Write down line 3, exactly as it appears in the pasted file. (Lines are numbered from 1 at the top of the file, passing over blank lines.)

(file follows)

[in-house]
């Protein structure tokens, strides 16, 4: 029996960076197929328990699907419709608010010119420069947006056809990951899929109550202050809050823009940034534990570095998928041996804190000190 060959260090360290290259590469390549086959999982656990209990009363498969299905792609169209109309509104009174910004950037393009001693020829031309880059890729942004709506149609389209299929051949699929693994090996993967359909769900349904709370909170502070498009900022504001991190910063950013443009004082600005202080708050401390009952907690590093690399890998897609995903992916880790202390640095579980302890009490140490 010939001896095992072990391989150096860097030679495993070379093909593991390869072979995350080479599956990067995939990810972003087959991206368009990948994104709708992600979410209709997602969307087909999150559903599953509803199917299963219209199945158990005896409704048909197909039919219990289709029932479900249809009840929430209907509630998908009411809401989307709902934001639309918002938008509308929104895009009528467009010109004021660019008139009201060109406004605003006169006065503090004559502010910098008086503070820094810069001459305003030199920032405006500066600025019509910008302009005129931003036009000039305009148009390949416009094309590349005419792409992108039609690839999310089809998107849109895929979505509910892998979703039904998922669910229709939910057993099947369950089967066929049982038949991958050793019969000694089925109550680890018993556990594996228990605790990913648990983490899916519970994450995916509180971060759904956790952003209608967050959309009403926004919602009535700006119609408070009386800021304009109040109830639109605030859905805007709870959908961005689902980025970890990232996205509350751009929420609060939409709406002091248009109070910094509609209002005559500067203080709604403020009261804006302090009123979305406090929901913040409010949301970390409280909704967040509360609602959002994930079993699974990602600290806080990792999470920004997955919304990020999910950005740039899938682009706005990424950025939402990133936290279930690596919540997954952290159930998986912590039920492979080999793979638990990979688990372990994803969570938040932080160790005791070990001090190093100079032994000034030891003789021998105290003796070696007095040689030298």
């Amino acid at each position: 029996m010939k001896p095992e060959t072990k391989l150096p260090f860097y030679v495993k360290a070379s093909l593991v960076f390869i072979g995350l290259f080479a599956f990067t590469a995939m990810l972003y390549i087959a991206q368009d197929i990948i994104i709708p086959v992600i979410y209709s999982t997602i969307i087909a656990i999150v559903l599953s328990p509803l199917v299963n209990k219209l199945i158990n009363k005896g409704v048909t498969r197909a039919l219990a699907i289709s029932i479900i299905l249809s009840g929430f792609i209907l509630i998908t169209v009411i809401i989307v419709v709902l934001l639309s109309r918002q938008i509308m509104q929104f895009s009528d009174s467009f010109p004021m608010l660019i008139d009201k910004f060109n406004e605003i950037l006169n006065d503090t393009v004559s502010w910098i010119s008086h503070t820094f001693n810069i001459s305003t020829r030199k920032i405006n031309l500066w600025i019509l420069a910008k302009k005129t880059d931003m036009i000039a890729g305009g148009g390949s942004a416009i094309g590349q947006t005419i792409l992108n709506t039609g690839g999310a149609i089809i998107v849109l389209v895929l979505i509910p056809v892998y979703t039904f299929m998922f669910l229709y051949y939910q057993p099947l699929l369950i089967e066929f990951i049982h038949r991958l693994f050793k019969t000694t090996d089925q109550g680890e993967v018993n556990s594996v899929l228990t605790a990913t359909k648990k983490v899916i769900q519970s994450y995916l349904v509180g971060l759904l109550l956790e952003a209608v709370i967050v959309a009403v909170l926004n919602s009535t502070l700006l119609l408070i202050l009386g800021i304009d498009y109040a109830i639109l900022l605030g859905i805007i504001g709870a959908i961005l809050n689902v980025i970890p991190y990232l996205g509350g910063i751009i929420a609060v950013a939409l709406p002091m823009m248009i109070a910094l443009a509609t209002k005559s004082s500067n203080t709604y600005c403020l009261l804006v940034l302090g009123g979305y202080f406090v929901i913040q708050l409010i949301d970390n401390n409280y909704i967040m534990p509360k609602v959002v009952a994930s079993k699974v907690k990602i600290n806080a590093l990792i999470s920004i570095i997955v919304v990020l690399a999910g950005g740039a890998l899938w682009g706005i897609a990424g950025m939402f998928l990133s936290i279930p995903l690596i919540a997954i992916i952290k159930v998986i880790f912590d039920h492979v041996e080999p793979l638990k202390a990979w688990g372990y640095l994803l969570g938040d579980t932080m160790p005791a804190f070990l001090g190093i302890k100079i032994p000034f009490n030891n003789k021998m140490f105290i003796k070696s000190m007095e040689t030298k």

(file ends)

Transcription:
């Amino acid at each position: 029996m010939k001896p095992e060959t072990k391989l150096p260090f860097y030679v495993k360290a070379s093909l593991v960076f390869i072979g995350l290259f080479a599956f990067t590469a995939m990810l972003y390549i087959a991206q368009d197929i990948i994104i709708p086959v992600i979410y209709s999982t997602i969307i087909a656990i999150v559903l599953s328990p509803l199917v299963n209990k219209l199945i158990n009363k005896g409704v048909t498969r197909a039919l219990a699907i289709s029932i479900i299905l249809s009840g929430f792609i209907l509630i998908t169209v009411i809401i989307v419709v709902l934001l639309s109309r918002q938008i509308m509104q929104f895009s009528d009174s467009f010109p004021m608010l660019i008139d009201k910004f060109n406004e605003i950037l006169n006065d503090t393009v004559s502010w910098i010119s008086h503070t820094f001693n810069i001459s305003t020829r030199k920032i405006n031309l500066w600025i019509l420069a910008k302009k005129t880059d931003m036009i000039a890729g305009g148009g390949s942004a416009i094309g590349q947006t005419i792409l992108n709506t039609g690839g999310a149609i089809i998107v849109l389209v895929l979505i509910p056809v892998y979703t039904f299929m998922f669910l229709y051949y939910q057993p099947l699929l369950i089967e066929f990951i049982h038949r991958l693994f050793k019969t000694t090996d089925q109550g680890e993967v018993n556990s594996v899929l228990t605790a990913t359909k648990k983490v899916i769900q519970s994450y995916l349904v509180g971060l759904l109550l956790e952003a209608v709370i967050v959309a009403v909170l926004n919602s009535t502070l700006l119609l408070i202050l009386g800021i304009d498009y109040a109830i639109l900022l605030g859905i805007i504001g709870a959908i961005l809050n689902v980025i970890p991190y990232l996205g509350g910063i751009i929420a609060v950013a939409l709406p002091m823009m248009i109070a910094l443009a509609t209002k005559s004082s500067n203080t709604y600005c403020l009261l804006v940034l302090g009123g979305y202080f406090v929901i913040q708050l409010i949301d970390n401390n409280y909704i967040m534990p509360k609602v959002v009952a994930s079993k699974v907690k990602i600290n806080a590093l990792i999470s920004i570095i997955v919304v990020l690399a999910g950005g740039a890998l899938w682009g706005i897609a990424g950025m939402f998928l990133s936290i279930p995903l690596i919540a997954i992916i952290k159930v998986i880790f912590d039920h492979v041996e080999p793979l638990k202390a990979w688990g372990y640095l994803l969570g938040d579980t932080m160790p005791a804190f070990l001090g190093i302890k100079i032994p000034f009490n030891n003789k021998m140490f105290i003796k070696s000190m007095e040689t030298k």